Johann Michael Voltz (1784-1858) was the son of a schoolteacher and studied with the engraver Friedrich Weber in Augsburg. Voltz joined the publisher Friedrich Campe in Nuremberg in 1809 and worked there until his death. During his life he produced thousands of drawings and etchings. His was best known for his work on battles and historical events. A prominent satirical artist especially when it came to Napoleon, this is one of his best-known images. It was reproduced by Ackermann in London in 1814, in Germany, Italy, Holland, Spain, Portugal, Sweden, England and has even been seen in Russian. It was even issued in Paris.
A translation of the text with thanks to Francis Herbert reads as follows ‘The face is composed of the corpses of those who died on account of his ambition, while he is crushed by the eagle of the Allies. A map indicates the names of the battles he lost during his last campaign, as well as the rivers he crossed, and which fall into his collar-stream of blood. The hand of Justice crushes the thread of his grandeur, the flimsy nature of which is indicated by the spider’s web and the word ‘Ehrfurt’ on the ribbon of his Order (of the Legion), which denotes that he has lost all honour.’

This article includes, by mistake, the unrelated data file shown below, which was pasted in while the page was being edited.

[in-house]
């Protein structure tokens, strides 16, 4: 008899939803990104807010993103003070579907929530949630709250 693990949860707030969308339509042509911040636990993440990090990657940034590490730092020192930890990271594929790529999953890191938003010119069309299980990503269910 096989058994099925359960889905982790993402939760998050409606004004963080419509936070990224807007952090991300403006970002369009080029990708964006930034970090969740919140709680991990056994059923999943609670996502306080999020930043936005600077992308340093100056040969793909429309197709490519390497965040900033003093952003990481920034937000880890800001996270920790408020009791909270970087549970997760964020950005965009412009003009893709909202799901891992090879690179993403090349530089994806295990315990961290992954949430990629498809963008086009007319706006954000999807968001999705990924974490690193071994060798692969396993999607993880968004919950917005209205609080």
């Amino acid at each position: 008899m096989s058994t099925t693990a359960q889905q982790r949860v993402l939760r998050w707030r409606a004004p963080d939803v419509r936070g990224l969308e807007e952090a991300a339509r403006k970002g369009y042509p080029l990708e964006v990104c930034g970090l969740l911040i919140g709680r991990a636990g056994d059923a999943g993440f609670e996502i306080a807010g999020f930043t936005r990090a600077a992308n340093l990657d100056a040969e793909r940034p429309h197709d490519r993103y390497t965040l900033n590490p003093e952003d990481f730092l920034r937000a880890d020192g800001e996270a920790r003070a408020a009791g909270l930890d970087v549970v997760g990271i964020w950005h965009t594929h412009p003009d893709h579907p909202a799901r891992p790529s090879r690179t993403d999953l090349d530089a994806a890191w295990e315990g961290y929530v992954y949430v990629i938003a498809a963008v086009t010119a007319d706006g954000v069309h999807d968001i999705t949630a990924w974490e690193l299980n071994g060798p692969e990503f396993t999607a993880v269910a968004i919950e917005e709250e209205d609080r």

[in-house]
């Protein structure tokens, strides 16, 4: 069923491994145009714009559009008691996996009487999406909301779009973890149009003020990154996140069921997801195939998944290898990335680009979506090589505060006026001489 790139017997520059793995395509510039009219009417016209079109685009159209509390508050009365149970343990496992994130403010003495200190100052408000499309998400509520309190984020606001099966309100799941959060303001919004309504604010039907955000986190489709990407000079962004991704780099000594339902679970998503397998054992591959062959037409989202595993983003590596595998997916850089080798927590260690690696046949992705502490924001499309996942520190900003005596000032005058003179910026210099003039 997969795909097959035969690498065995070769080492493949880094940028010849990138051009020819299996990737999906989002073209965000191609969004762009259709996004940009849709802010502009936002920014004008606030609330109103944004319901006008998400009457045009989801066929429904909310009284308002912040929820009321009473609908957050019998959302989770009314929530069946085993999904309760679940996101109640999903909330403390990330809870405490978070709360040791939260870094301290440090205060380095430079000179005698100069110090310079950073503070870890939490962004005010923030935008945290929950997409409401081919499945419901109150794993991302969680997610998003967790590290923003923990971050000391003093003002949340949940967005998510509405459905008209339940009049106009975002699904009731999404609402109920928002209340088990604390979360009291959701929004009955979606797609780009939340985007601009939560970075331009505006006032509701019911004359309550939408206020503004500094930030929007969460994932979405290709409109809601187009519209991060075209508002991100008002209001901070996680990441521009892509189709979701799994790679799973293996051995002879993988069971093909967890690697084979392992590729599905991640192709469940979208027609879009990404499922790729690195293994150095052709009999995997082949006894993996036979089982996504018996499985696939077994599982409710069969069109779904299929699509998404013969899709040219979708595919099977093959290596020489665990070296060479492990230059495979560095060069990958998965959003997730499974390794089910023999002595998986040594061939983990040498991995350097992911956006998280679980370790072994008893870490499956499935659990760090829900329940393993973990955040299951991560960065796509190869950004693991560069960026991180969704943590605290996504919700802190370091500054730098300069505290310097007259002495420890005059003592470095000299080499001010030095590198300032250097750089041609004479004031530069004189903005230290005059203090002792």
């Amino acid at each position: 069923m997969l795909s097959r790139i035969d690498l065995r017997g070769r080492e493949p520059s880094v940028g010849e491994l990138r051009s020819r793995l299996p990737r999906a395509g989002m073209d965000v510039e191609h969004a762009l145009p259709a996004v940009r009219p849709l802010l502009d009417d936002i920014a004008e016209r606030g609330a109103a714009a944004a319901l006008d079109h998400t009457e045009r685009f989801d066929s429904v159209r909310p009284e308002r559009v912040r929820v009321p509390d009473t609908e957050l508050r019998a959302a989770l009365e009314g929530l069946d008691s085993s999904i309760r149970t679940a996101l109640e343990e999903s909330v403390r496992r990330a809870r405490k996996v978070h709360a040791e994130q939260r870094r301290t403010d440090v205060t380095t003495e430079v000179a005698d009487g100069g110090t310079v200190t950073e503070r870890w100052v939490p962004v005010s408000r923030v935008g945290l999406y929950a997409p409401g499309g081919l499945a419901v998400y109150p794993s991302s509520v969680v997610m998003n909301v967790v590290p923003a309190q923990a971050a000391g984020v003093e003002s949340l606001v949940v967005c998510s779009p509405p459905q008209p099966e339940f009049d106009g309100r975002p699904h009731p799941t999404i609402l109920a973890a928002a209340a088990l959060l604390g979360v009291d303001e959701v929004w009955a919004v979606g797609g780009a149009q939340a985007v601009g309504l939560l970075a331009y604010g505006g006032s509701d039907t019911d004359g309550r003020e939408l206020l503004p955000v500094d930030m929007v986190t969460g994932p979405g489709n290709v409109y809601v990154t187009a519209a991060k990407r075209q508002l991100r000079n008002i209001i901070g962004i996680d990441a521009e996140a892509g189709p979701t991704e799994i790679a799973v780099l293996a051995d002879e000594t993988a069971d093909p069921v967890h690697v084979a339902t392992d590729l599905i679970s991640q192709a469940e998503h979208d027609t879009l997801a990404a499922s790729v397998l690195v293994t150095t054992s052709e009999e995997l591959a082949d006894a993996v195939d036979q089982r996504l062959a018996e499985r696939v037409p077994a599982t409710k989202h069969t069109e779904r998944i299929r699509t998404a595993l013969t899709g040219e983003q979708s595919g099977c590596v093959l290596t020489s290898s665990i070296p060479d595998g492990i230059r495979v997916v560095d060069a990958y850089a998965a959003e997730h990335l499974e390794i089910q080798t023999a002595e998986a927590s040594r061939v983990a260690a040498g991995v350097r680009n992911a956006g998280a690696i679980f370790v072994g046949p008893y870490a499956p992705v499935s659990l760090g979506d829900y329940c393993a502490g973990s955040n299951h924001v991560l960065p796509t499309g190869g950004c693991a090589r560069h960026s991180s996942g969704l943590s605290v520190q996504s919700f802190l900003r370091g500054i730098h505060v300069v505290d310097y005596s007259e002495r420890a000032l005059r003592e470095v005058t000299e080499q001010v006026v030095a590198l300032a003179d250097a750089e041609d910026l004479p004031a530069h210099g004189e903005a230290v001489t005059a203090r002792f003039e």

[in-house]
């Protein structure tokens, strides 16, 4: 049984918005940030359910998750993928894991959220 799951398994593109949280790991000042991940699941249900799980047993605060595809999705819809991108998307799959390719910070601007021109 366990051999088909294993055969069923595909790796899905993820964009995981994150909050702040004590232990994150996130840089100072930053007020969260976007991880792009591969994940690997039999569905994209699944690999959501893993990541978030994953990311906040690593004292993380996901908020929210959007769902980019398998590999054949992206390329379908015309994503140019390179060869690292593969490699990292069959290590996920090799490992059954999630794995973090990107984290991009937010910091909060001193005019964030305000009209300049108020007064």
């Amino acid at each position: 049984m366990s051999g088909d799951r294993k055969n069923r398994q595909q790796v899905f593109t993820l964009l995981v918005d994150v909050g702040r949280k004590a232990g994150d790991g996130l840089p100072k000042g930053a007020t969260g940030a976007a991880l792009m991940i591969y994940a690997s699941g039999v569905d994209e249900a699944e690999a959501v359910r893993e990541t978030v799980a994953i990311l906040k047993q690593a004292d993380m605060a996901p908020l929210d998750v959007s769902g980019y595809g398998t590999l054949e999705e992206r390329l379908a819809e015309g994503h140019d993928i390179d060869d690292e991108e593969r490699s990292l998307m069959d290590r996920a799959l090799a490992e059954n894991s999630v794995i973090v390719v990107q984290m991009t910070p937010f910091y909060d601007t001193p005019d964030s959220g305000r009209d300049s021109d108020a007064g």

The image is a bust portrait of Napoleon in profile to the left, it is a ‘corpse-head’ or ‘hieroglyphic’ map, the most famous of those issued at the time directed against him. The original non-satirical image was a head and shoulders print engraved by Lehmann following Napoleon’s visit to Berlin in 1806. The artist of the original German satirical image, printed in Berlin around December 1813, was at first unidentified but later was found to be Johann Michael Voltz. It was issued following Napoleon’s defeat at Leipzig 16-19 October 1813.
This French version is one of four recorded. Francis Herbert’s article alludes to the fact that although written in French this may well have been printed elsewhere on the continent. The 1810 Decree of Napoleon granted control over all printers to a Director General. In the extreme lower left is written ‘Dep[os] e a la Dir[ectio]n G[eneral]e’, quiet possibly placed there to indicate it was approved of.
This image was referred to in Thomas Hardy’s ‘The Trumpet-Major’, set at the time of the Napoleonic Wars, the protagonist shows a copy of the broadside to the heroine as “something to make us brave and patriotic.” Hardy describes it: “It was a hieroglyphic profile of Napoleon. The hat represented a maimed French eagle the face was ingeniously made up of human carcases, knotted and writhing together in such directions as to form a physiognomy a band, or stock, shaped to resemble the English Channel, encircled his throat, and seemed to choke him his epaulette was a hand tearing a cobweb that represented the treaty of peace with England and his ear was a woman crouching over a dying child.” (Hardy 1881, 2:40-41). Provenance: private collection of Rodney Shirley, acquired from Brobury House in 1987. Herbert (1989), ‘The Corpse-head’, or, a bed-time story for map lovers’, in The Map Collector no. 48, p. 20; Persuasive Maps: PJ Mode Collection (online).